It's one of those questions that doesn't get asked everyday, but when it is, the enquirer doesn't usually have to finish their question before we can help them. They usually start with
"I don't know if you can help me, I was in the World War 1 section and noticed a knitting pattern for..."
At this point I can jump in with:
"Knitting two socks at once."
The aircraft of the 1914-18 period were visibly frail and delicate and quite unlike the capable machines we know today. First World War aircraft were prone to structural or mechanical failures and could easily catch fire. Armament was limited to rifle-calibre machine guns and protection for the crew through armour and parachutes were only beginning to be used in the closing stages of the war. Aircrew operated with few aids to navigation, and were usually exposed to the elements while in flight.
In war there has always been the need to see the enemy behind the hill; reconnaissance became a role of cavalry. Eventually observation balloons played a part as well. By the First World War, it was apparent that aircraft, being able to get above and well behind the enemy’s lines, could do it so much better.
Escape maps, medals and military insignia from an infamous German prisoner of war camp are among the latest additions to the Australian War Memorial's collection.
I now have a better set of images of the exhibition taken by one of our professional photographers, Kerry Alchin. I had thought that I might just replace some of my terribly dark and grainy images, but after talking to our web team, we thought we might upload this new set as a slide show.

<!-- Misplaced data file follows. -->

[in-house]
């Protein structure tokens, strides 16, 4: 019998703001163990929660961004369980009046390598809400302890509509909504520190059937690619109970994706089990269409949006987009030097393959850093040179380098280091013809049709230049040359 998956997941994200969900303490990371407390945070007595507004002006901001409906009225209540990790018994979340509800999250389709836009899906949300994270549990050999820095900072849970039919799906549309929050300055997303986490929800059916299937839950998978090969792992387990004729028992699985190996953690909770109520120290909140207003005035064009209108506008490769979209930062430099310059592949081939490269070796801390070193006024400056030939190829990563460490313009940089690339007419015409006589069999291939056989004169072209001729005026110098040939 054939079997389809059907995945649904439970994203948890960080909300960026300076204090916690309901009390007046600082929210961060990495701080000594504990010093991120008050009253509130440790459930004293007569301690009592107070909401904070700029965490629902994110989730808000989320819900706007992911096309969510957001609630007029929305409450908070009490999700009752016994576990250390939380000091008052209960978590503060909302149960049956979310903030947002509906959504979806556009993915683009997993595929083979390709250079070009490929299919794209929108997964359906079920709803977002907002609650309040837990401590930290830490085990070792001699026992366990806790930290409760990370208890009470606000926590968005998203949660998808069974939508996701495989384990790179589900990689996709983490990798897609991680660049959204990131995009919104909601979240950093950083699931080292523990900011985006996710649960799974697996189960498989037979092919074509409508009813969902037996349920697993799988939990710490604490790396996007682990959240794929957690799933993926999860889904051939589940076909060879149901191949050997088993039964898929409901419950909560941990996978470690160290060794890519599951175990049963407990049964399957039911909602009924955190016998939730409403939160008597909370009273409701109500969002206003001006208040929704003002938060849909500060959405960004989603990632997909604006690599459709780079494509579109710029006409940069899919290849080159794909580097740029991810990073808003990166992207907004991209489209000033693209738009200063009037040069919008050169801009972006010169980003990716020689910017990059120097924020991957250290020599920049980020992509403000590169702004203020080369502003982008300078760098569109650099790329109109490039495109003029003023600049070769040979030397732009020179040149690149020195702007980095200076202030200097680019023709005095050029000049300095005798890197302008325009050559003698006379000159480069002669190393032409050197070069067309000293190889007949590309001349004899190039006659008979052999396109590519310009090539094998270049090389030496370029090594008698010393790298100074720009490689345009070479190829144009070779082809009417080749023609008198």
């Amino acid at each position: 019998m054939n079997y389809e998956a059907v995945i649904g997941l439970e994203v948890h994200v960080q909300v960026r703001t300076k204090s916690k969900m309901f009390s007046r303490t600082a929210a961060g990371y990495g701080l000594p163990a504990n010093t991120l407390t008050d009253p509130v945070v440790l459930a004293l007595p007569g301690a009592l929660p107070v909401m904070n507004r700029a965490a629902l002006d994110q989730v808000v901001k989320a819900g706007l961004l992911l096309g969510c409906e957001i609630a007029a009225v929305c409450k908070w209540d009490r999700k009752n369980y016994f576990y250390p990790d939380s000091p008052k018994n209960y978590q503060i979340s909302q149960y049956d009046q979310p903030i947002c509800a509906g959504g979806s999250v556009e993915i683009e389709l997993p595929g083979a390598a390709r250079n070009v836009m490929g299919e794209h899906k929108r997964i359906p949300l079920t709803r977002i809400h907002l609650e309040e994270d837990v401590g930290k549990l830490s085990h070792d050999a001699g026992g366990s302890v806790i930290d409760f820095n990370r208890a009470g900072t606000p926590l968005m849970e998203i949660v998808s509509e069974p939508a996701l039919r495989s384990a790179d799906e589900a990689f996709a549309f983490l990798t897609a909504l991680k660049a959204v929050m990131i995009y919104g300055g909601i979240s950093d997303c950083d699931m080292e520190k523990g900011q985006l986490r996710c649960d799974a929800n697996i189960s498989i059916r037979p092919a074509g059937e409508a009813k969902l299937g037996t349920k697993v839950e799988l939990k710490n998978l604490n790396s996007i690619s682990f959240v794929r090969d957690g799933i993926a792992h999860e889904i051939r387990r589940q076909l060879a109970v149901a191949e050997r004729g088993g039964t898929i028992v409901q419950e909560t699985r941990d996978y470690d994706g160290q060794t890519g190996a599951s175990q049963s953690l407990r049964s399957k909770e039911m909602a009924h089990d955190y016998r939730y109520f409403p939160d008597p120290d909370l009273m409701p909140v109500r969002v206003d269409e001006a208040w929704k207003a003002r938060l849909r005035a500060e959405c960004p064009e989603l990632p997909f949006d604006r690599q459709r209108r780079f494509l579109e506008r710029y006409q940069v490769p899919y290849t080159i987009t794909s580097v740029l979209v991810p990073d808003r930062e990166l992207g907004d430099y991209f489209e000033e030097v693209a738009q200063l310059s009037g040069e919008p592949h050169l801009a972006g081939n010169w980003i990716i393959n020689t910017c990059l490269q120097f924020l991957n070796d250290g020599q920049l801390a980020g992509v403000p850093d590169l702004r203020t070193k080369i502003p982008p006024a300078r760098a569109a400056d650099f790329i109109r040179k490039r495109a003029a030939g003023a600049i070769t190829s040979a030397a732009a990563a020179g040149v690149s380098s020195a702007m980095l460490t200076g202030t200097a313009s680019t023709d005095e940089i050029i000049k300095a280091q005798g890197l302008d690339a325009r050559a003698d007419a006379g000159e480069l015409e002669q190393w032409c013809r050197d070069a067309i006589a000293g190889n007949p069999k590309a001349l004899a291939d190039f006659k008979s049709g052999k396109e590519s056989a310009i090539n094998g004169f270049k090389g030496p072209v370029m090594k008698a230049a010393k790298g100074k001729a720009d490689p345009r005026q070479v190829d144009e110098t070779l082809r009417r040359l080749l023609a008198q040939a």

You can stop the slideshow (by double clicking an image) to view more information or you can look at the previous posts, or even post a question in a comment. Here we go, mind the step ...
This post is a further comment regarding Emily Robertson's post on the Shellal Mosaic. When researching for the exhibition I came across some references to the mosaic in the collection of papers of General Sir Henry George Chauvel. In a letter to his wife on 3 May 1917 he mentions some damage done to the mosaic by Turkish forces and that he had contacted the Director of Antiquities to remove it. The letter was transcribed into Lady Chauvel’s scrapbook which she compiled after the war.
In this post we provide an audio tour that you can listen to online or download the podcast.
Warning: it is a bit rough! Not the technical quality, just my own voice as we recorded a live tour, so there was no script. It isn't Geraldine Dougue or Peter Ustinov, just me.
My thanks to our Sound Engineer Lenny Preston who edited out all the really bad mistakes and some background noise, our Robyn who helped him and our Web Developer, Adam Bell, who makes it all work online.
This blog post was written by Emily Robertson, a post-graduate student from the Australian National University who briefly worked at the Memorial as an intern in our Art section.